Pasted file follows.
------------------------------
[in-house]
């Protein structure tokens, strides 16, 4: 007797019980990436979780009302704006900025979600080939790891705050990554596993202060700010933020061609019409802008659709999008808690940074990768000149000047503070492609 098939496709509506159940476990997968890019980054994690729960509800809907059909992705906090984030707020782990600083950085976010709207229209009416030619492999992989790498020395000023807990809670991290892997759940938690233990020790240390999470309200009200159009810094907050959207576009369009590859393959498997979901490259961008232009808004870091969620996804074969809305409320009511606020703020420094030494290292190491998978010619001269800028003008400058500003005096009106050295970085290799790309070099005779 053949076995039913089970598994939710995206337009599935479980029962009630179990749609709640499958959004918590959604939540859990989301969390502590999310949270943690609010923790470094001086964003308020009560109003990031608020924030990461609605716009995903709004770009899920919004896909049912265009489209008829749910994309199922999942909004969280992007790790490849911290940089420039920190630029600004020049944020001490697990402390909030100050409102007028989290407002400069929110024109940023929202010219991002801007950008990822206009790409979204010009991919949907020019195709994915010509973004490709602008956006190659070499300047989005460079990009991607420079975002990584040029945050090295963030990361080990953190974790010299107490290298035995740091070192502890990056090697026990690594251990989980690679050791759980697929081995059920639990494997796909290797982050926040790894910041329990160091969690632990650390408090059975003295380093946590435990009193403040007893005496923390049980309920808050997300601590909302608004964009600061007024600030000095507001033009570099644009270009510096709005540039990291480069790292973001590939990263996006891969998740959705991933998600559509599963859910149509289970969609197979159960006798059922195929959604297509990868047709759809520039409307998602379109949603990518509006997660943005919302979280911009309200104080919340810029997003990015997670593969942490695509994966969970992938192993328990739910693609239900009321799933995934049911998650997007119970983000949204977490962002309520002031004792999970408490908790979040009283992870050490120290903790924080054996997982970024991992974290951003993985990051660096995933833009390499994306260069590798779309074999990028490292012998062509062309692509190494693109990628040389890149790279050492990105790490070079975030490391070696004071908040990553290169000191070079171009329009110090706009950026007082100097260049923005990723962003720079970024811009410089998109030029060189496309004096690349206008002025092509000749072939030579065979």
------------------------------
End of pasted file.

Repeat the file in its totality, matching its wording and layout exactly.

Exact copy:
[in-house]
């Protein structure tokens, strides 16, 4: 007797019980990436979780009302704006900025979600080939790891705050990554596993202060700010933020061609019409802008659709999008808690940074990768000149000047503070492609 098939496709509506159940476990997968890019980054994690729960509800809907059909992705906090984030707020782990600083950085976010709207229209009416030619492999992989790498020395000023807990809670991290892997759940938690233990020790240390999470309200009200159009810094907050959207576009369009590859393959498997979901490259961008232009808004870091969620996804074969809305409320009511606020703020420094030494290292190491998978010619001269800028003008400058500003005096009106050295970085290799790309070099005779 053949076995039913089970598994939710995206337009599935479980029962009630179990749609709640499958959004918590959604939540859990989301969390502590999310949270943690609010923790470094001086964003308020009560109003990031608020924030990461609605716009995903709004770009899920919004896909049912265009489209008829749910994309199922999942909004969280992007790790490849911290940089420039920190630029600004020049944020001490697990402390909030100050409102007028989290407002400069929110024109940023929202010219991002801007950008990822206009790409979204010009991919949907020019195709994915010509973004490709602008956006190659070499300047989005460079990009991607420079975002990584040029945050090295963030990361080990953190974790010299107490290298035995740091070192502890990056090697026990690594251990989980690679050791759980697929081995059920639990494997796909290797982050926040790894910041329990160091969690632990650390408090059975003295380093946590435990009193403040007893005496923390049980309920808050997300601590909302608004964009600061007024600030000095507001033009570099644009270009510096709005540039990291480069790292973001590939990263996006891969998740959705991933998600559509599963859910149509289970969609197979159960006798059922195929959604297509990868047709759809520039409307998602379109949603990518509006997660943005919302979280911009309200104080919340810029997003990015997670593969942490695509994966969970992938192993328990739910693609239900009321799933995934049911998650997007119970983000949204977490962002309520002031004792999970408490908790979040009283992870050490120290903790924080054996997982970024991992974290951003993985990051660096995933833009390499994306260069590798779309074999990028490292012998062509062309692509190494693109990628040389890149790279050492990105790490070079975030490391070696004071908040990553290169000191070079171009329009110090706009950026007082100097260049923005990723962003720079970024811009410089998109030029060189496309004096690349206008002025092509000749072939030579065979």